I have just had a chance to catch up on a wonderful new book on the Gurdjieff work by Jeanne De Salzmann called “The Reality of Being” (2010). She talks a lot about two modes of being, that of our personal reactive, driven selves and that which is connected to a more “objective” consciousness with its experience of ‘Being’. To quote from page 283 –
“An attitude of vigilance leads us in the direction of a more objective life. It is difficult to accept the idea of having both an objective life and at the same time, a personal life – that is, to be subjective, to let oneself live a personal life. It is even more difficult to accept that, in a sense, we have to pay with our personal life. Of course, we cannot be otherwise than personal – subjective, with our body, our likes and dislikes, our personal feelings. This subjective life will always remain. Yet I must know it, I must experience it. My subjective life is what I am, it is me. At the same time, there is something in me that enables me to be objective in relation to it. If I am also to open to what is higher, my subjective life must be put in its place, sometimes give more, sometimes less. I cannot have new strengths on top of all my weakness. I can never come to quietude if I do not sacrifice my agitation and my tensions. I cannot have free attention if I do not sacrifice what keeps me enslaved. Everything I wish has to be paid for. If I wish to have a new state I must sacrifice the old. We never get more than we give up. What we receive is proportional to what we sacrifice.”
“Being is always working in us, trying to break through the hard crust of our ego into the light of consciousness. The primordial impetus animating human will is the striving of being towards this light” (p.280)
This is wonderful, and it reminds me of Rumi’s “Your task is not to seek for love, but merely to seek and find the barriers within yourself that you have built against it.”
But what is clear to me is that therapy is a powerful way of getting to know our emotional self, of coming to terms with, of knowing and understanding what drives up to be the way we are, of “experiencing” our emotional make up. Therapy is also getting clearer and clearer about how we need the support of our head (our understanding) and our body (our sensation).
I am not sure about her use of the word “sacrifice” above, the word ‘reconcile’ makes more sense to me. As I understand it, in order to move past our enslavement to unaware reactive aspects of ourselves we need to face the fear, and the unbearable feelings behind the fear, that we have habitually avoided. It is only through fully facing and accepting the hurt, anger, distress, ‘badness’, depression, anxiety, whatever is the nature of our ‘wound’ that we are protecting, that enables us to live with it in a different way. This is what allows us to find compassion for ourselves. Otherwise we are always caught unconsciously defending what is felt as intolerable.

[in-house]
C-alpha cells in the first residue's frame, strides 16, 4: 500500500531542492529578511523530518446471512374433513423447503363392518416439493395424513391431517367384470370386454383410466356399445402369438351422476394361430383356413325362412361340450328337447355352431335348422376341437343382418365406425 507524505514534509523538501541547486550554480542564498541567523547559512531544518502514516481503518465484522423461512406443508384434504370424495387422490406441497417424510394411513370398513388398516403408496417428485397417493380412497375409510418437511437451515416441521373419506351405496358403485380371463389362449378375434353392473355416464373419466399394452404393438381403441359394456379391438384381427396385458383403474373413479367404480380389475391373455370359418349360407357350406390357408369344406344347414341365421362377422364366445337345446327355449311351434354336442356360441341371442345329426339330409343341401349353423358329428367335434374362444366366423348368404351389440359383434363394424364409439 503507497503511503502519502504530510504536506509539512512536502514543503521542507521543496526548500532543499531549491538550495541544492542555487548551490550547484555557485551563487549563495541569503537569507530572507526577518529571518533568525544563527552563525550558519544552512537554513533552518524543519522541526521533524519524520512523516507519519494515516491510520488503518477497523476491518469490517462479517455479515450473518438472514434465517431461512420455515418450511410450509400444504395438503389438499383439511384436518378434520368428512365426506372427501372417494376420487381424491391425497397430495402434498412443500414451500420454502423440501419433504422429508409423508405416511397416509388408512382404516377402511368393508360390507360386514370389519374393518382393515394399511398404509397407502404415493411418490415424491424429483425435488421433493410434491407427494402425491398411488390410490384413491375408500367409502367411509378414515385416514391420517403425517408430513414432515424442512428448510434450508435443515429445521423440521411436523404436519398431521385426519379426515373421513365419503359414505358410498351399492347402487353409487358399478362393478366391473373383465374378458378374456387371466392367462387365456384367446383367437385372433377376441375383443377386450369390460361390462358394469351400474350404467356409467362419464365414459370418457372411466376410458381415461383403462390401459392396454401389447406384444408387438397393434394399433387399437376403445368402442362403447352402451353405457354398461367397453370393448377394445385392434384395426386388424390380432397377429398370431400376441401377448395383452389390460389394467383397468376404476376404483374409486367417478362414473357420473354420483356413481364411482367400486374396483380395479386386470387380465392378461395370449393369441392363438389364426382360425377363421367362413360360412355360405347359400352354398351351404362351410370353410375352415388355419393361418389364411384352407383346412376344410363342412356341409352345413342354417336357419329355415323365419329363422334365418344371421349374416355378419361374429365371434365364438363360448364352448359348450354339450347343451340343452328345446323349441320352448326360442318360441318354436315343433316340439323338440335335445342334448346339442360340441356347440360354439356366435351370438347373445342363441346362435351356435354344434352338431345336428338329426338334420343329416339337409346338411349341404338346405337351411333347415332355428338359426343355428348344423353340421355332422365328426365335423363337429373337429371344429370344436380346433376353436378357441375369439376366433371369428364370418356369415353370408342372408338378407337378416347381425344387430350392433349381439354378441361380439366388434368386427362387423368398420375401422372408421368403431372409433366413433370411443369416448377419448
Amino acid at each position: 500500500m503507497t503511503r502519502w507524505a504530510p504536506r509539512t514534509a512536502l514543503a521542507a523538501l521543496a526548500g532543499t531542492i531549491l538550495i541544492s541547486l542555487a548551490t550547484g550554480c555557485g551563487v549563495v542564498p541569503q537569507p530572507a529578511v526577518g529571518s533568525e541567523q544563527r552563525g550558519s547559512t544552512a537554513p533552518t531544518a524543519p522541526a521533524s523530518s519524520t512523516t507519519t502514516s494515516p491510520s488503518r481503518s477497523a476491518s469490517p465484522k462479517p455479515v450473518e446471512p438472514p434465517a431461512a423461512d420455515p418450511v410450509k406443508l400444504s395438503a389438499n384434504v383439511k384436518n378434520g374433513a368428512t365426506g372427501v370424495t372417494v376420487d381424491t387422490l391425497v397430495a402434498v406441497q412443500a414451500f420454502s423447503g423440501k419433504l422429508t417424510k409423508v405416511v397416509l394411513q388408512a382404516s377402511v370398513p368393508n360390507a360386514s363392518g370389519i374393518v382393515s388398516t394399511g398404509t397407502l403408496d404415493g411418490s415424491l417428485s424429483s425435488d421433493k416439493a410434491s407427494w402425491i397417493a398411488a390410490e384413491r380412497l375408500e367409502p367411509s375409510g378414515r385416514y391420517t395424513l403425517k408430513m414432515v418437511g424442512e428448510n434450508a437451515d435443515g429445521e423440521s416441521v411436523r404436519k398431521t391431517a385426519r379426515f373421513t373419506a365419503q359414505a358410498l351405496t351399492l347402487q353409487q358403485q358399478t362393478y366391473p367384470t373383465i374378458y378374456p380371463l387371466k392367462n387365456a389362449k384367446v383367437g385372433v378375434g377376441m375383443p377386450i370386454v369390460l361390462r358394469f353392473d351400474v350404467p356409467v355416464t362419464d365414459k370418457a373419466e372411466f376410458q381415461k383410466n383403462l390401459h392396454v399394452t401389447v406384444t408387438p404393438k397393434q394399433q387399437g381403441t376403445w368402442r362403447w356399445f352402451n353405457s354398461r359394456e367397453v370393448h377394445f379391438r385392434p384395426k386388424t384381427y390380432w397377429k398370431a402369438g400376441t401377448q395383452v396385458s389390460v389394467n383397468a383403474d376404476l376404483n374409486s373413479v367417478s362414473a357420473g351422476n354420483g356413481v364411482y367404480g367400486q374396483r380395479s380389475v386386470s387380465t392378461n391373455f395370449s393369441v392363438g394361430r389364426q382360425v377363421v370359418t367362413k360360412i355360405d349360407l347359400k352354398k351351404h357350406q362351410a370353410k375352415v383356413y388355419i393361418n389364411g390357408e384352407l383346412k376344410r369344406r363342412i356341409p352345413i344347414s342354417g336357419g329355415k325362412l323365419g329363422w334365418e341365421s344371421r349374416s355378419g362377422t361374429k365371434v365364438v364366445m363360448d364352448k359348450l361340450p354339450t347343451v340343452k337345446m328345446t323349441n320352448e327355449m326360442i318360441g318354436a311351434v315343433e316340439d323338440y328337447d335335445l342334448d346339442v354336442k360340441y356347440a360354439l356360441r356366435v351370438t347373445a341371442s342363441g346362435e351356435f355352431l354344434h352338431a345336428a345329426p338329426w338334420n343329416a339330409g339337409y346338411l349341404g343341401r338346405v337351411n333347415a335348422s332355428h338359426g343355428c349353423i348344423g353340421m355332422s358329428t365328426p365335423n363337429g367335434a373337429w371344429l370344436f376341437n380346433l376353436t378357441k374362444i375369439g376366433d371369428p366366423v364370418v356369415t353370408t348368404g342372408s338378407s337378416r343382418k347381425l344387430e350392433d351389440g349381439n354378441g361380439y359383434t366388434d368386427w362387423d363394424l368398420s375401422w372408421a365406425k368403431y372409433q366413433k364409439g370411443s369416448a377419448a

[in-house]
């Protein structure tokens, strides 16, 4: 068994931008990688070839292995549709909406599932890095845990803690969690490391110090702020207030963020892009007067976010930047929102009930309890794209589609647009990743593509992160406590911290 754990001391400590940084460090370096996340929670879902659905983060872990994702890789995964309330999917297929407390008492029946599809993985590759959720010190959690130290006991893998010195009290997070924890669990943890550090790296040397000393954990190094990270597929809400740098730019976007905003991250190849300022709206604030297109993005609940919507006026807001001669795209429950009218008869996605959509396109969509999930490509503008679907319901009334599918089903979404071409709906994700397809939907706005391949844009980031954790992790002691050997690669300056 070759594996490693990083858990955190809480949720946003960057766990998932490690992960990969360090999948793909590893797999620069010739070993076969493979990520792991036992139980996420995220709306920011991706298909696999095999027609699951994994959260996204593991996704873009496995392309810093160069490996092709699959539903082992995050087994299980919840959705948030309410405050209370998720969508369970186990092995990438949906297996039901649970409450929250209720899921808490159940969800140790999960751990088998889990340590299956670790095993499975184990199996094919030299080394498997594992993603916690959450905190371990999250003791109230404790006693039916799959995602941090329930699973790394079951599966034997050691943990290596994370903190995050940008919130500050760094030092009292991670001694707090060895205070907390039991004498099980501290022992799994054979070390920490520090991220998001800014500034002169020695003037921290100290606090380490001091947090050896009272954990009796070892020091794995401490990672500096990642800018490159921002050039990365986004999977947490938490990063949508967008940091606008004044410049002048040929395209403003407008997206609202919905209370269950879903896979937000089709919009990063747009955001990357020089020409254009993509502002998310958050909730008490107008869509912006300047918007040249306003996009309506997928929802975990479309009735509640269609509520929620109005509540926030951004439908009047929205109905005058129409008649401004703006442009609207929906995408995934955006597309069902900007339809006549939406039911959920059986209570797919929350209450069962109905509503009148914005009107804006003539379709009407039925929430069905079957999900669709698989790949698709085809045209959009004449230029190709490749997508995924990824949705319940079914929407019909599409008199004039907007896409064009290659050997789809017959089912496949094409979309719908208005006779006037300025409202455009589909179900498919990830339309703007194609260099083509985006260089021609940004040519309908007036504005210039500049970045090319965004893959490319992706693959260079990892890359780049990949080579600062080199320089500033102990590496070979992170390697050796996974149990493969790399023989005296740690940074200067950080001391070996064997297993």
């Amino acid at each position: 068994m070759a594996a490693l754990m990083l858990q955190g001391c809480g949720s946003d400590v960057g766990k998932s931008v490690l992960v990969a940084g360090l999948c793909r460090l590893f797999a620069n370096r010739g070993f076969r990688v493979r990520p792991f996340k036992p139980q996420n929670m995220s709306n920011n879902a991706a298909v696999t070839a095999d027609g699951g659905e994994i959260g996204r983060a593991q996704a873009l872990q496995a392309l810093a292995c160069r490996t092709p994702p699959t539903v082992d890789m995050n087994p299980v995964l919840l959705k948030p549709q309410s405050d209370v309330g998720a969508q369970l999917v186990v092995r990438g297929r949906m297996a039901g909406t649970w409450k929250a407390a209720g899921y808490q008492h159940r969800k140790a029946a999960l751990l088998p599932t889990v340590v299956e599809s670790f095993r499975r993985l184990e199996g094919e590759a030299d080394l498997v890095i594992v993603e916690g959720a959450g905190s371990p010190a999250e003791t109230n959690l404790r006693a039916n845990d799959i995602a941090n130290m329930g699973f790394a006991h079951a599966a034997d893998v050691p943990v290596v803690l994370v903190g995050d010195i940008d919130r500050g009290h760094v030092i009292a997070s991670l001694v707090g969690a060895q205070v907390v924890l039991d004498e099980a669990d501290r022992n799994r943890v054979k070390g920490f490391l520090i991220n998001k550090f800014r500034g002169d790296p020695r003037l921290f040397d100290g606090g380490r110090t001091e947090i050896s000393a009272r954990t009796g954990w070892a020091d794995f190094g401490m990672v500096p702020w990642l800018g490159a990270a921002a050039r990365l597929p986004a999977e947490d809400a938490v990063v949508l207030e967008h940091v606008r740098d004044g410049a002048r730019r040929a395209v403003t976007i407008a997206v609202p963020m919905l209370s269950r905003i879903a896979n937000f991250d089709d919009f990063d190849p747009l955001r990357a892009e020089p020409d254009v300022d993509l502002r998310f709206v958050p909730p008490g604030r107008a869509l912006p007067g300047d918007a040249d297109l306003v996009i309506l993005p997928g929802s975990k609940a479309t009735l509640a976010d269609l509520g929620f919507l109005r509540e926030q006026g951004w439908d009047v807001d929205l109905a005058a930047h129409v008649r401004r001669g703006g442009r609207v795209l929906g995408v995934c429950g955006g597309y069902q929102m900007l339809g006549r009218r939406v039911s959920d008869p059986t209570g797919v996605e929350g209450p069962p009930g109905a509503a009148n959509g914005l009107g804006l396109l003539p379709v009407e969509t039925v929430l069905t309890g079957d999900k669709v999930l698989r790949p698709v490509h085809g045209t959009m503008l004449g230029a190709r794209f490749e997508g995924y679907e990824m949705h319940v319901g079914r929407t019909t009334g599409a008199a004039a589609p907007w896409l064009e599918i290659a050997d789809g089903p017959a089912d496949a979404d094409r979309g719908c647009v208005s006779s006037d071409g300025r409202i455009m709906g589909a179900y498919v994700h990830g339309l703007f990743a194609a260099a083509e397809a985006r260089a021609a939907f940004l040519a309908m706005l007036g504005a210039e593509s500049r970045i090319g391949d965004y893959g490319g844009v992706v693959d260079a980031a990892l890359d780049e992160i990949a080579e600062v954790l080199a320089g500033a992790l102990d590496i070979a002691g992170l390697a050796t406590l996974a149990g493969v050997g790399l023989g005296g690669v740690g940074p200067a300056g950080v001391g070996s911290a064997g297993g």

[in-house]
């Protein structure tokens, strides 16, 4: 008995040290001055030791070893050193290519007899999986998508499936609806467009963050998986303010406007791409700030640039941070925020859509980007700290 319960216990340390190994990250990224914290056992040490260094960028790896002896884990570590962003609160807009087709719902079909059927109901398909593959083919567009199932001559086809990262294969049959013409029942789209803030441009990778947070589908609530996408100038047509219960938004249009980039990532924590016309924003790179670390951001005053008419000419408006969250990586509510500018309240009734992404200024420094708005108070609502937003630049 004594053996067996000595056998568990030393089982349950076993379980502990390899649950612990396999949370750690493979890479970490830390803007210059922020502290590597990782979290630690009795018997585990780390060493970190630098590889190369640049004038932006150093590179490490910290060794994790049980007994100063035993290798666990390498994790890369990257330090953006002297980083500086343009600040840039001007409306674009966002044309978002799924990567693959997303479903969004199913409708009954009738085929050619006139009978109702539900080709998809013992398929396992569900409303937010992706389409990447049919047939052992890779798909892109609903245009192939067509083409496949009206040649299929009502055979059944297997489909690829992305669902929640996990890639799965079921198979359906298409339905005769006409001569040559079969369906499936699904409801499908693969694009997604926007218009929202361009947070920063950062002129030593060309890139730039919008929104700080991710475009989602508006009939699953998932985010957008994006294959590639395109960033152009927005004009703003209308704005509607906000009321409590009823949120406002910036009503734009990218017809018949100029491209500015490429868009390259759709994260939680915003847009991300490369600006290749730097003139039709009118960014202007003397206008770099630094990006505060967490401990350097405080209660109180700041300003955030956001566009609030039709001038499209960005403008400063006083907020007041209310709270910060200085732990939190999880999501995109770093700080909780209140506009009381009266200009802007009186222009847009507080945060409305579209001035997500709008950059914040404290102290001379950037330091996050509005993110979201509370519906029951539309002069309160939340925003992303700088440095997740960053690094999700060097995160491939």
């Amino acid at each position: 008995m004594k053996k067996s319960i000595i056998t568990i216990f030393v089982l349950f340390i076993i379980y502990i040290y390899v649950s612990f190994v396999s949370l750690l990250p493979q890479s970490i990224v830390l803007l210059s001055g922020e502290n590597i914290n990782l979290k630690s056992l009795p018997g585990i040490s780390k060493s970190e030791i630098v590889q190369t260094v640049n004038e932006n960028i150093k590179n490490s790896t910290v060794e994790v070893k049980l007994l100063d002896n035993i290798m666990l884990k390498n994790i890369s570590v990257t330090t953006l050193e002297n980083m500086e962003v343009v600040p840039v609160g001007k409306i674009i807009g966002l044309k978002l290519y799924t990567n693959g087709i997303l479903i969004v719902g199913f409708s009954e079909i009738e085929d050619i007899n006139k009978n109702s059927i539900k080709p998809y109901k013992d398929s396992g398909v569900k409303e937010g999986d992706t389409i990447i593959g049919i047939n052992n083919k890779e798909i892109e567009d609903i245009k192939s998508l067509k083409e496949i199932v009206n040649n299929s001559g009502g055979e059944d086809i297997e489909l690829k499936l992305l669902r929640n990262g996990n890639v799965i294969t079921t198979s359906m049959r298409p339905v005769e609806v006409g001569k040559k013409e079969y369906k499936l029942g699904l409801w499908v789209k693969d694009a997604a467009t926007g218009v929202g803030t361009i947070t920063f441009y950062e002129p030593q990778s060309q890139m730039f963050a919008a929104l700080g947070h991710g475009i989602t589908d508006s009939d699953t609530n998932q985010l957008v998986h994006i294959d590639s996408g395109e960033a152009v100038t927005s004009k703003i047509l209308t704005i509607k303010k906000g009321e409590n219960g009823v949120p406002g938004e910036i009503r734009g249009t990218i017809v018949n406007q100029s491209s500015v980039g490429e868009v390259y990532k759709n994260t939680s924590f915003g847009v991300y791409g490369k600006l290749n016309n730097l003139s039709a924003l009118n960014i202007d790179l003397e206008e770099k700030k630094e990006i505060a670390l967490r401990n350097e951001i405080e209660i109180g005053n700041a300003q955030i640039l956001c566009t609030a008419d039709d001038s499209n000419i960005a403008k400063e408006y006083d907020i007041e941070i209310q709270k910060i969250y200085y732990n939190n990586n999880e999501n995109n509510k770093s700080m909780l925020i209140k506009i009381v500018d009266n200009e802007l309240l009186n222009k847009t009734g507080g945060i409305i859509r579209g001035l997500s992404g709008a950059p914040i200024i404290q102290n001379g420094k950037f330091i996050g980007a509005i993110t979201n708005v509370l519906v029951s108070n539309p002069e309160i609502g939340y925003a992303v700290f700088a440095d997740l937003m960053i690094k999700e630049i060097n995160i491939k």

The idea of “paying” for ‘presence’ makes sense in terms of the work necessary for us get free of our reactivity, and we do have to let go of our identification with our false image of ourselves with its narcissistic ‘specialness’.
Anyway, my sense is that the Gurdjieff work still needs to embrace the “shit” of the emotional work of therapy. They need to get down a little from their high precious horse of trying to connect to “objective consciousness” with the feeling that they represent the only ‘real’ way this is possible for human beings. It needs to get stuck into the messy work of exploring our motivations, looking at what is behind our defences. As I see it, it is by going through the fire of facing our worst fears and feeling the depth of our pain that we forge a new freer self. “Spiritual bypass” is so common, this process of using a connection to a different level of ‘being’ in order to avoid the emotional bear pits we refuse to look at.
To be fully a “fourth way”, knowing our emotional centre at depth must surely be included alongside the work of developing and connecting up sensation and understanding into a limited ‘presence’. It is by owning and holding our own insecurity with compassion that opens our hearts to love and therefore a fuller connection to the “light” of that “primordial impetus”.
Surely this is an ‘and’ situation rather than the ‘either or’ attitude to therapy that has historically prevailed. Therapy is a really effective tool for self-knowledge and if the ‘work’ embraced it more fully I am sure change and transformation would deepen and accelerate.
As Ken Wilber put it recently in his work of the “fourth turning” in Buddhism, “And that’s what is so amazing. Nirvana is not something away from samsara, nirvana is the transparency and the openness of samsara, its innate luminosity and care. And that is just astonishing. It’s absolutely beautiful.”
This is exactly true of the process of psychotherapy, with the movement from identification with our difficulties in victim mode, to the freedom of acceptance and self-compassion for being the way we are. There is the separation of self from self, so that we can see, know and understand the wounded parts of ourselves, and then the re-integration into a new self-structure of acceptance and forgiveness, where the very insecurity that was the source of our painful ‘illusion’ becomes the gateway to allowing our hearts to open to love.